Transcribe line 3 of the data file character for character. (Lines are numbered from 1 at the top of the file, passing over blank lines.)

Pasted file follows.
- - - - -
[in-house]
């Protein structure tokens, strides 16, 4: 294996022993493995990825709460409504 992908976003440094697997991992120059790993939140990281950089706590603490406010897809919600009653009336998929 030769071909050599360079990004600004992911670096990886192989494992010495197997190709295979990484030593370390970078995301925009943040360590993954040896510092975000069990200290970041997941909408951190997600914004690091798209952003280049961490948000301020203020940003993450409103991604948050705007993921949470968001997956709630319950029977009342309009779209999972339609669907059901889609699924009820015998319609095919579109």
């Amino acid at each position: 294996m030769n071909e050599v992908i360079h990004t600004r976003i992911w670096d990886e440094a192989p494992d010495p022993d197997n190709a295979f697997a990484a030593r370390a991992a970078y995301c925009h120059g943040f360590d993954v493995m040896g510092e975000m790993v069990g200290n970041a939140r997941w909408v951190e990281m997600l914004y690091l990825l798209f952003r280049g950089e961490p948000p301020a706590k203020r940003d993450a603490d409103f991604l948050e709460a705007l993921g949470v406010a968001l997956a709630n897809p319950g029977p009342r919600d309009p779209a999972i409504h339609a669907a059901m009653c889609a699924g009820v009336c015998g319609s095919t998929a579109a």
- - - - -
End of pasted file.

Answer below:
């Amino acid at each position: 294996m030769n071909e050599v992908i360079h990004t600004r976003i992911w670096d990886e440094a192989p494992d010495p022993d197997n190709a295979f697997a990484a030593r370390a991992a970078y995301c925009h120059g943040f360590d993954v493995m040896g510092e975000m790993v069990g200290n970041a939140r997941w909408v951190e990281m997600l914004y690091l990825l798209f952003r280049g950089e961490p948000p301020a706590k203020r940003d993450a603490d409103f991604l948050e709460a705007l993921g949470v406010a968001l997956a709630n897809p319950g029977p009342r919600d309009p779209a999972i409504h339609a669907a059901m009653c889609a699924g009820v009336c015998g319609s095919t998929a579109a």